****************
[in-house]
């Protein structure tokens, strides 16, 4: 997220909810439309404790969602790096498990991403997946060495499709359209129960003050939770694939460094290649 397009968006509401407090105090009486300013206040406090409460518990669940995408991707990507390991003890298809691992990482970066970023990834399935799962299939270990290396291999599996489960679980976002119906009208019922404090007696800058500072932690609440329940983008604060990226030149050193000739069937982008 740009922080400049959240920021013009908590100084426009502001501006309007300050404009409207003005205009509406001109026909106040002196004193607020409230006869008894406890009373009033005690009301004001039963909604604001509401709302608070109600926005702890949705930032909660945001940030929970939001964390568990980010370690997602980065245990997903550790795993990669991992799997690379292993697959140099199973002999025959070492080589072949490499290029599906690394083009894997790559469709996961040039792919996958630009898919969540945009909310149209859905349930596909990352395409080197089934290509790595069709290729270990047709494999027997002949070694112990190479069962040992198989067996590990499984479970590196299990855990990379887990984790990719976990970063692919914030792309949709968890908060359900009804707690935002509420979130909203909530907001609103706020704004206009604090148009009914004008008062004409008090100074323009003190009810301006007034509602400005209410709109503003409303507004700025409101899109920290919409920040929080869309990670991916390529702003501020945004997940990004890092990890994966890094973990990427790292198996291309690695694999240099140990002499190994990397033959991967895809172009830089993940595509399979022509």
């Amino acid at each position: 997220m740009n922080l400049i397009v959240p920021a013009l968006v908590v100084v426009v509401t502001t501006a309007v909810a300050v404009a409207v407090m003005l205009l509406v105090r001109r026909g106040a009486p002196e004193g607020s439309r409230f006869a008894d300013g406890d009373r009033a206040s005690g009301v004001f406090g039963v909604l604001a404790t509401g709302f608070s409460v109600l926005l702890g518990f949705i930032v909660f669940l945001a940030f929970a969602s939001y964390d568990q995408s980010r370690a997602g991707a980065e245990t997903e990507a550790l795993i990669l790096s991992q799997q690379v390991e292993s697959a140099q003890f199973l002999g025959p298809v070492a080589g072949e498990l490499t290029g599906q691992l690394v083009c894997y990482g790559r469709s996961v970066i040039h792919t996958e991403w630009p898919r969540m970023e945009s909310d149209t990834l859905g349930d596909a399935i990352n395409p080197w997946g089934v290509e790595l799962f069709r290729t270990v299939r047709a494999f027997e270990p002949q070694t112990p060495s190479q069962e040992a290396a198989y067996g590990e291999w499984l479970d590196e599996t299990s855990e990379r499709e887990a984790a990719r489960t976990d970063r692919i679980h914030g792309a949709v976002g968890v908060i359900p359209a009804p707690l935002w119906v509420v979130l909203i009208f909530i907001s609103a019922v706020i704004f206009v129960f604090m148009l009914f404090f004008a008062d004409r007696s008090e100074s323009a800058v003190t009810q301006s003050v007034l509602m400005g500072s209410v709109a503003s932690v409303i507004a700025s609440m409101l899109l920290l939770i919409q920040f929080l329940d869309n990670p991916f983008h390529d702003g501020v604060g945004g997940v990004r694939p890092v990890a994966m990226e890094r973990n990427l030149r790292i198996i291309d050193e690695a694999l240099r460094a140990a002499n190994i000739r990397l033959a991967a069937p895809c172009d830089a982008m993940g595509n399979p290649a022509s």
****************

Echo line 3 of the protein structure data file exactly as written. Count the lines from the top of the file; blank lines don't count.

């Amino acid at each position: 997220m740009n922080l400049i397009v959240p920021a013009l968006v908590v100084v426009v509401t502001t501006a309007v909810a300050v404009a409207v407090m003005l205009l509406v105090r001109r026909g106040a009486p002196e004193g607020s439309r409230f006869a008894d300013g406890d009373r009033a206040s005690g009301v004001f406090g039963v909604l604001a404790t509401g709302f608070s409460v109600l926005l702890g518990f949705i930032v909660f669940l945001a940030f929970a969602s939001y964390d568990q995408s980010r370690a997602g991707a980065e245990t997903e990507a550790l795993i990669l790096s991992q799997q690379v390991e292993s697959a140099q003890f199973l002999g025959p298809v070492a080589g072949e498990l490499t290029g599906q691992l690394v083009c894997y990482g790559r469709s996961v970066i040039h792919t996958e991403w630009p898919r969540m970023e945009s909310d149209t990834l859905g349930d596909a399935i990352n395409p080197w997946g089934v290509e790595l799962f069709r290729t270990v299939r047709a494999f027997e270990p002949q070694t112990p060495s190479q069962e040992a290396a198989y067996g590990e291999w499984l479970d590196e599996t299990s855990e990379r499709e887990a984790a990719r489960t976990d970063r692919i679980h914030g792309a949709v976002g968890v908060i359900p359209a009804p707690l935002w119906v509420v979130l909203i009208f909530i907001s609103a019922v706020i704004f206009v129960f604090m148009l009914f404090f004008a008062d004409r007696s008090e100074s323009a800058v003190t009810q301006s003050v007034l509602m400005g500072s209410v709109a503003s932690v409303i507004a700025s609440m409101l899109l920290l939770i919409q920040f929080l329940d869309n990670p991916f983008h390529d702003g501020v604060g945004g997940v990004r694939p890092v990890a994966m990226e890094r973990n990427l030149r790292i198996i291309d050193e690695a694999l240099r460094a140990a002499n190994i000739r990397l033959a991967a069937p895809c172009d830089a982008m993940g595509n399979p290649a022509s």